Queer Hearts of Dublin captures stunning portraits of LGBT+ youth

Creator, 22 year-old Niamh Barry, shared how the process of making the series actually inspired her to come out to her own family.

A topless young man seen from behind

Queer Hearts of Dublin, an incredible new photo series by Niamh Barry, is a gorgeous look at the lives and experiences of LGBT+ youth. The stunning portraits are also accompanied by intimate conversations with the subjects which are both enthralling and enlightening.

Niamh shared her inspirations for creating the project, the unique problems involved in creating the series during the pandemic and the responsibility of trust, alongside her own journey of coming out to her family.

As Niamh elaborates, “Queer Heart of Dublin is a project which explores one’s comfort within their queerness and the area around them. It was inspired by the desire for self-love and discovery. This project has been my most personal yet and provided me with the encouragement to finally tell my family I am queer.”

The project hit the ground running due to the limited timeframe in which Niamh had to both source and photograph her subjects. The pandemic obviously introduced an added set of problems. She explains, “Because I was only in Dublin for 10 days during July and had only that exact amount of time to shoot everything, I resorted to Instagram and Twitter to get the word out there about looking for people to be in the project. I had over 40-50 responses which was insane! But I made sure that people were aware that I was trying to shoot a range of faces from the community and not the same white cis male identity which we always associate with the queer community in Ireland.

“I also made it clear in the post there would be social distancing as I have vulnerable people at home in Cork. It was never an issue with anyone. There was a mutual understanding there, safety-wise. And because most of the photos were taken outside, it was easy to be at a distance. If it was in someone’s home, I asked for their permission and made sure to sanitize and keep my distance. I then wore a mask where it was necessary. Safety and comfort was my number priority for shooting this project.”

Niamh discussed the pressures involved in creating such intimate portraits of her subjects. “I felt such responsibility in terms of telling these individual’s stories because they all put their trust in me. But you also have to believe in yourself too. Shooting film can be a risky game because you can’t exactly see the photos until you develop them. So everything is a risk! But usually, that risk always paid off. 

“I learned so much from each of them. If we take intersectionality into account, we just need to listen to people and take something from each other’s stories. I think overall, intersectionality and practicing it is key when doing such projects. I have always focused on others within my work too. Although I am queer, I am a white cis woman and I have privileges that others don’t. Therefore, I feel it is always essential for me to use the skills I have to project the voices of others through my platform.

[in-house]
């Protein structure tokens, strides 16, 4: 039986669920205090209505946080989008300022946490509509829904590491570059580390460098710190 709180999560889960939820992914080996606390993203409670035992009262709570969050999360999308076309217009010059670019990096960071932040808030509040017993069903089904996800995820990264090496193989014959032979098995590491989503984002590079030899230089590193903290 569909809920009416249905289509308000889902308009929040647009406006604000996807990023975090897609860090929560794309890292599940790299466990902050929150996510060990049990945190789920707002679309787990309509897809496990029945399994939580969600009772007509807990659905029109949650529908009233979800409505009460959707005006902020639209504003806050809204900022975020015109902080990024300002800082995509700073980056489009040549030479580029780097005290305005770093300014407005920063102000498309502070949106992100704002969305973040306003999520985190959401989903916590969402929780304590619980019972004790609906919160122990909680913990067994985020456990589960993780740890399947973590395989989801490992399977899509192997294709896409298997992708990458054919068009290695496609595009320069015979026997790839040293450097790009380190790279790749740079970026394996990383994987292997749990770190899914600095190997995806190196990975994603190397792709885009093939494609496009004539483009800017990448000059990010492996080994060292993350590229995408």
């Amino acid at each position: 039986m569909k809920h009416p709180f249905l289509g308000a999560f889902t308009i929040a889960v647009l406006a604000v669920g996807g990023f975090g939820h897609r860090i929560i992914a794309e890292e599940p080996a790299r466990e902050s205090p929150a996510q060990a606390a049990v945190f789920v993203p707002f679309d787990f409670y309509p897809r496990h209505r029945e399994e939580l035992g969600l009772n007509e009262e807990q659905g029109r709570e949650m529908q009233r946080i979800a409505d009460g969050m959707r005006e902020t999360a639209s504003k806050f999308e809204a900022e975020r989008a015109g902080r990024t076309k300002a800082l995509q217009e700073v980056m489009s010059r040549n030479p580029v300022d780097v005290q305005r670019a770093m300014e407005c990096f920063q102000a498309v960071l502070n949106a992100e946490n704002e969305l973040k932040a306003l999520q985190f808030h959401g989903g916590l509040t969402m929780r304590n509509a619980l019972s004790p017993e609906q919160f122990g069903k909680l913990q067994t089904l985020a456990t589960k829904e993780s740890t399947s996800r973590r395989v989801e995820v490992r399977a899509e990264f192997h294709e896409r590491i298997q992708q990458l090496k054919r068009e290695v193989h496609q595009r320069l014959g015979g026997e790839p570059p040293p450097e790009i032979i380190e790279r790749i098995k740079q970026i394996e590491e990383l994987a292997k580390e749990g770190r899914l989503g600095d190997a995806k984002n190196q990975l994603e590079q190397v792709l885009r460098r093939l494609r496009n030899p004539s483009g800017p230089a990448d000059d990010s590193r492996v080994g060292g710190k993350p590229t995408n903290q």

“Each photo means something so special to me. I am glad they could all trust me and my vision.. I always had a bit of a rocky relationship with my internal self, but I always loved that part of me which could make others feel welcomed into my space and art. That’s all I ever really wanted.”

Niamh shared how the project inspired her own coming out journey; “The entire experience was a lot more personal and special to me than I had imagined. I always had a vision with this project but I think I was just so surprised with the entire outcome. I always tell the stories of others through my work but ending the project on a self-portrait finally made it that more personal to me. I was finally telling my story which I think I held back on for quite some time.”

When I wrapped up this project after a beautiful day by Dublin’s coast, I was with my friends who also featured in the project on the Dart. We were talking about queerness and the idea of coming out. I always found coming out to be such an essentialist way of looking at queerness in the sense, homogeny is telling you, ‘hey you can be queer but you have to come out and tell everyone about your sexuality!’ And of course, that’s coming from such a privileged point of view because sometimes hiding in the closet is the only means of survival for some. But I also came to realize how natural queerness really is. It’s just all these crazy social constructs that are built around us which make us feel like we are wrong and not right.”

“The idea of ending on a self-portrait came to me on that Dart ride home when I finished shooting- well so I thought. I knew something was missing and I knew I had to do it. And I knew it would push me to finally tell my family.”

Since creating the portrait series, Niamh shared the reactions she and the subjects have experienced. “It was such a great thing to happen for everyone involved. So many people directly messaged me and others in the project about how much it helped them to deal with internalised homophobia and possible bad outcomes if they came out. 

“I hope someday to bring these pictures to life and create a mini-exhibition. I hope I can get the funding someday somehow! Because I feel looking at these pictures in person would be a completely different experience. It’s my dream to bring this to real life and I really hope someday it can happen soon.”

Niamh has set up a GoFundMe to raise funds for a physical exhibition of Queer Hearts of Dublin in October. To help make that exhibition a reality, you can show your support here.

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